Managing a Legacy

“If you inherit a tangible piece of art, you can keep it, you can sell it… If you inherit a copyright, it’s a burden as much as it’s a pleasure.”

Theodore Chapin, President and CEO  of the Rodgers and Hammerstein Organization, talks to Suzanne Carbonneau, Scholar-in-residence at Jacob’s Pillow about how to ensure that the Rodgers and Hammerstein legacy is respected, but doesn’t stagnate (ahem, D’Oyly Carte, ahem).

He’s quite interesting and very frank. He wants to be “fierce, yet flexible” when allowing for use of the work. His position on working in a verncular that he doesn’t understand is charming, and his take on audiences reaction to multiple productions is bang on. Also, I’m sure not many people realize that these kinds of negotiations are so precise: You can do X shows and NO MORE.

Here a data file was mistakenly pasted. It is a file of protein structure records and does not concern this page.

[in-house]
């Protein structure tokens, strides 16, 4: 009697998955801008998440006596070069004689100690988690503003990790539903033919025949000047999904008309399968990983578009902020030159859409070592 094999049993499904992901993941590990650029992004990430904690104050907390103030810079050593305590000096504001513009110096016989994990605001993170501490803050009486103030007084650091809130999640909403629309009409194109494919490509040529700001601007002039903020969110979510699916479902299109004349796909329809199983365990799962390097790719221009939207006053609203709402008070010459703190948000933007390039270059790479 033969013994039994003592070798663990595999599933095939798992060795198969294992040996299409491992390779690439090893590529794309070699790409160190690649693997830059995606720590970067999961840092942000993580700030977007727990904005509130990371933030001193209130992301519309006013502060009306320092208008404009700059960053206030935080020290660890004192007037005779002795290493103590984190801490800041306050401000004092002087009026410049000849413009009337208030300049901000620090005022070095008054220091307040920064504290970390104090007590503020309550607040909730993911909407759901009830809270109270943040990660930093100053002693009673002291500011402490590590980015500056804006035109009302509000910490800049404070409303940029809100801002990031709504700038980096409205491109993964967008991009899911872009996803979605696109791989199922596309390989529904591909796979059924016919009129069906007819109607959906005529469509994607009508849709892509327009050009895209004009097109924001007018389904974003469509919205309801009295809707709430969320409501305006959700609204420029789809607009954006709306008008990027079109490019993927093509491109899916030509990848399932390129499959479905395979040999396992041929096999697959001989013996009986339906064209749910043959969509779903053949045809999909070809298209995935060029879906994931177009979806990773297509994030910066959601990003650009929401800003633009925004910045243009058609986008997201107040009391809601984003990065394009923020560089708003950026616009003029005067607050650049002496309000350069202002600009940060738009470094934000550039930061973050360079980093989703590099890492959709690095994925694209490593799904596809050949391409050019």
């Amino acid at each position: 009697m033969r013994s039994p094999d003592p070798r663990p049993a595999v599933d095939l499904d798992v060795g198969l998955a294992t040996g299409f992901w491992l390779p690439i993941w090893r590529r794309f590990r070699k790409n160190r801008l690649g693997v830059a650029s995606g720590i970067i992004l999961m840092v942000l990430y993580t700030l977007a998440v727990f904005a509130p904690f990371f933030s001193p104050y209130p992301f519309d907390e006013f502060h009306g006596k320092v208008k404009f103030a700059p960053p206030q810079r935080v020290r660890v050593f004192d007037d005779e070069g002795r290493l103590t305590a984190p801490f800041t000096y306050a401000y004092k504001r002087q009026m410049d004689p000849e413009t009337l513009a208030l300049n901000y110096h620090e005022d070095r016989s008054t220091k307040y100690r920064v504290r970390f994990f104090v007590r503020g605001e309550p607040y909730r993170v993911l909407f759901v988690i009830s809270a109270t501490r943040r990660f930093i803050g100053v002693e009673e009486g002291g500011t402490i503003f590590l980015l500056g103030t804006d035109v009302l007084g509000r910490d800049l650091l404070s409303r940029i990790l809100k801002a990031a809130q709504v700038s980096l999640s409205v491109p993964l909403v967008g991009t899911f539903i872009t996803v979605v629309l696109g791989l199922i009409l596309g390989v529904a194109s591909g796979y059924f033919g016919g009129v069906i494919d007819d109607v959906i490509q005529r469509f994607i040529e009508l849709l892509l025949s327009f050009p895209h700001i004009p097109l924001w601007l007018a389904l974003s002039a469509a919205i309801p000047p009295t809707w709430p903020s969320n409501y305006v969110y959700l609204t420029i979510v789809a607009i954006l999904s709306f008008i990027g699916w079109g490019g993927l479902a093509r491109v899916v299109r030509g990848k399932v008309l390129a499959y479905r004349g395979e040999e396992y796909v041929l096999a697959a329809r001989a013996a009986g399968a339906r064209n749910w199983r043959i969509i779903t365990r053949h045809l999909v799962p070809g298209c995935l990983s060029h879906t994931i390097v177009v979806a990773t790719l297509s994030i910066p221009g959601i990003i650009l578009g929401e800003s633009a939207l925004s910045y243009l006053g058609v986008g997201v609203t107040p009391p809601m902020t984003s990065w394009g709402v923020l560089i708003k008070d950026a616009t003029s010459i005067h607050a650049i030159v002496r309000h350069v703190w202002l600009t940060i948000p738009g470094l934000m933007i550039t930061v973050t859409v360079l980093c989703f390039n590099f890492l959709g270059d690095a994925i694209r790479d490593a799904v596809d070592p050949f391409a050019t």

Why are we talking about this, you may ask? Well, we have run into some of Mr. Chapin’s fierceness when it comes to promoting Fraulein Maria, and I must say, I am glad to hear his perspective on this thorny issue that comes up again and again for publicists, communications people, and presenters.

~ by DanceHouse on January 12, 2011.

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